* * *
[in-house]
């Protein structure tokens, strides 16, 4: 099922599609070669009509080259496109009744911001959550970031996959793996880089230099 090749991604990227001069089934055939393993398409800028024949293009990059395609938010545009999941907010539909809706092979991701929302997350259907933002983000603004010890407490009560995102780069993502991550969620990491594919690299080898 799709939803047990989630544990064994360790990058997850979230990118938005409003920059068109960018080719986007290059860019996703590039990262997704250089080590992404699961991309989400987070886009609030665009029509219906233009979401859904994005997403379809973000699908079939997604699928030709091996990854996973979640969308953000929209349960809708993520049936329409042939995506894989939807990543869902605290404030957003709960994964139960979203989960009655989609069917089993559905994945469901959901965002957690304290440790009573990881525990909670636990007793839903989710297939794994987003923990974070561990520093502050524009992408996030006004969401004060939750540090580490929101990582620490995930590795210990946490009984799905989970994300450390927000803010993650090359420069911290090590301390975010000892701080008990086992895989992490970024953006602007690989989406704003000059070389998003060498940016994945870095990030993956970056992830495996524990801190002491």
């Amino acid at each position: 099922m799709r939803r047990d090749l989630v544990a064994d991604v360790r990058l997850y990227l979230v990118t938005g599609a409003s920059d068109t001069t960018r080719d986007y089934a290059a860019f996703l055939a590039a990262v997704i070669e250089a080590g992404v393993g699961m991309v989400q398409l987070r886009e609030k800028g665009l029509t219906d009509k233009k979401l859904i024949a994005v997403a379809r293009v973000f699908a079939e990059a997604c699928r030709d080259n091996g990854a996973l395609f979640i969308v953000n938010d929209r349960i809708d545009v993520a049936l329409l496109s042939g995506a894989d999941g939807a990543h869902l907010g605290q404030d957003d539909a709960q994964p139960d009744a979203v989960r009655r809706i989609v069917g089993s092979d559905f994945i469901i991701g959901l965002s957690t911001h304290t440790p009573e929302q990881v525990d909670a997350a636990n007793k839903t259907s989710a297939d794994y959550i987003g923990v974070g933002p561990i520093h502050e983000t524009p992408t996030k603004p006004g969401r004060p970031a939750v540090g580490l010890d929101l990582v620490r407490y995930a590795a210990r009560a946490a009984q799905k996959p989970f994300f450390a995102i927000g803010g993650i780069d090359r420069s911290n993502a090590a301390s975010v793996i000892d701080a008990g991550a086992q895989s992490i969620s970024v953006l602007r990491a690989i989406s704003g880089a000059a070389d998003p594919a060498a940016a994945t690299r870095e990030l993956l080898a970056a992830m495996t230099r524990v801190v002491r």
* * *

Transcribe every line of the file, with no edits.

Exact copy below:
[in-house]
């Protein structure tokens, strides 16, 4: 099922599609070669009509080259496109009744911001959550970031996959793996880089230099 090749991604990227001069089934055939393993398409800028024949293009990059395609938010545009999941907010539909809706092979991701929302997350259907933002983000603004010890407490009560995102780069993502991550969620990491594919690299080898 799709939803047990989630544990064994360790990058997850979230990118938005409003920059068109960018080719986007290059860019996703590039990262997704250089080590992404699961991309989400987070886009609030665009029509219906233009979401859904994005997403379809973000699908079939997604699928030709091996990854996973979640969308953000929209349960809708993520049936329409042939995506894989939807990543869902605290404030957003709960994964139960979203989960009655989609069917089993559905994945469901959901965002957690304290440790009573990881525990909670636990007793839903989710297939794994987003923990974070561990520093502050524009992408996030006004969401004060939750540090580490929101990582620490995930590795210990946490009984799905989970994300450390927000803010993650090359420069911290090590301390975010000892701080008990086992895989992490970024953006602007690989989406704003000059070389998003060498940016994945870095990030993956970056992830495996524990801190002491």
């Amino acid at each position: 099922m799709r939803r047990d090749l989630v544990a064994d991604v360790r990058l997850y990227l979230v990118t938005g599609a409003s920059d068109t001069t960018r080719d986007y089934a290059a860019f996703l055939a590039a990262v997704i070669e250089a080590g992404v393993g699961m991309v989400q398409l987070r886009e609030k800028g665009l029509t219906d009509k233009k979401l859904i024949a994005v997403a379809r293009v973000f699908a079939e990059a997604c699928r030709d080259n091996g990854a996973l395609f979640i969308v953000n938010d929209r349960i809708d545009v993520a049936l329409l496109s042939g995506a894989d999941g939807a990543h869902l907010g605290q404030d957003d539909a709960q994964p139960d009744a979203v989960r009655r809706i989609v069917g089993s092979d559905f994945i469901i991701g959901l965002s957690t911001h304290t440790p009573e929302q990881v525990d909670a997350a636990n007793k839903t259907s989710a297939d794994y959550i987003g923990v974070g933002p561990i520093h502050e983000t524009p992408t996030k603004p006004g969401r004060p970031a939750v540090g580490l010890d929101l990582v620490r407490y995930a590795a210990r009560a946490a009984q799905k996959p989970f994300f450390a995102i927000g803010g993650i780069d090359r420069s911290n993502a090590a301390s975010v793996i000892d701080a008990g991550a086992q895989s992490i969620s970024v953006l602007r990491a690989i989406s704003g880089a000059a070389d998003p594919a060498a940016a994945t690299r870095e990030l993956l080898a970056a992830m495996t230099r524990v801190v002491r």